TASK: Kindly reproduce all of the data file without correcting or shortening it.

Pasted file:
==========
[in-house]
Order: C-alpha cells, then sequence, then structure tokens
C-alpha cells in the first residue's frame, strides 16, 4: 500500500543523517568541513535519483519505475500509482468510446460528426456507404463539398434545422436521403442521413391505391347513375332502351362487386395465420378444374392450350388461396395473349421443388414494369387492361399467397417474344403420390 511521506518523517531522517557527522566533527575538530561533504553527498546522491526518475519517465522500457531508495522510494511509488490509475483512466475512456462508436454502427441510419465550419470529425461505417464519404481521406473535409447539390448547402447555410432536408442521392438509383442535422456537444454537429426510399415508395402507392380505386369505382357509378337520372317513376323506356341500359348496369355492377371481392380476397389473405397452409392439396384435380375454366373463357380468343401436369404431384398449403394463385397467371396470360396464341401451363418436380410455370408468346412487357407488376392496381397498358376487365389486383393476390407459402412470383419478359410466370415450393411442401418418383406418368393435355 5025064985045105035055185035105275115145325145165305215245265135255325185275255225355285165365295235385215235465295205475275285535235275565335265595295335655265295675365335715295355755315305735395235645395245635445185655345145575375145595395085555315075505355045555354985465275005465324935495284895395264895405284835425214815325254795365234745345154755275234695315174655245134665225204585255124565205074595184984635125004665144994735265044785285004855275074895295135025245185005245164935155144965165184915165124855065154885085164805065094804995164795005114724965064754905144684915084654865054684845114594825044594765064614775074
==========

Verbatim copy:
[in-house]
Order: C-alpha cells, then sequence, then structure tokens
C-alpha cells in the first residue's frame, strides 16, 4: 500500500543523517568541513535519483519505475500509482468510446460528426456507404463539398434545422436521403442521413391505391347513375332502351362487386395465420378444374392450350388461396395473349421443388414494369387492361399467397417474344403420390 511521506518523517531522517557527522566533527575538530561533504553527498546522491526518475519517465522500457531508495522510494511509488490509475483512466475512456462508436454502427441510419465550419470529425461505417464519404481521406473535409447539390448547402447555410432536408442521392438509383442535422456537444454537429426510399415508395402507392380505386369505382357509378337520372317513376323506356341500359348496369355492377371481392380476397389473405397452409392439396384435380375454366373463357380468343401436369404431384398449403394463385397467371396470360396464341401451363418436380410455370408468346412487357407488376392496381397498358376487365389486383393476390407459402412470383419478359410466370415450393411442401418418383406418368393435355 5025064985045105035055185035105275115145325145165305215245265135255325185275255225355285165365295235385215235465295205475275285535235275565335265595295335655265295675365335715295355755315305735395235645395245635445185655345145575375145595395085555315075505355045555354985465275005465324935495284895395264895405284835425214815325254795365234745345154755275234695315174655245134665225204585255124565205074595184984635125004665144994735265044785285004855275074895295135025245185005245164935155144965165184915165124855065154885085164805065094804995164795005114724965064754905144684915084654865054684845114594825044594765064614775074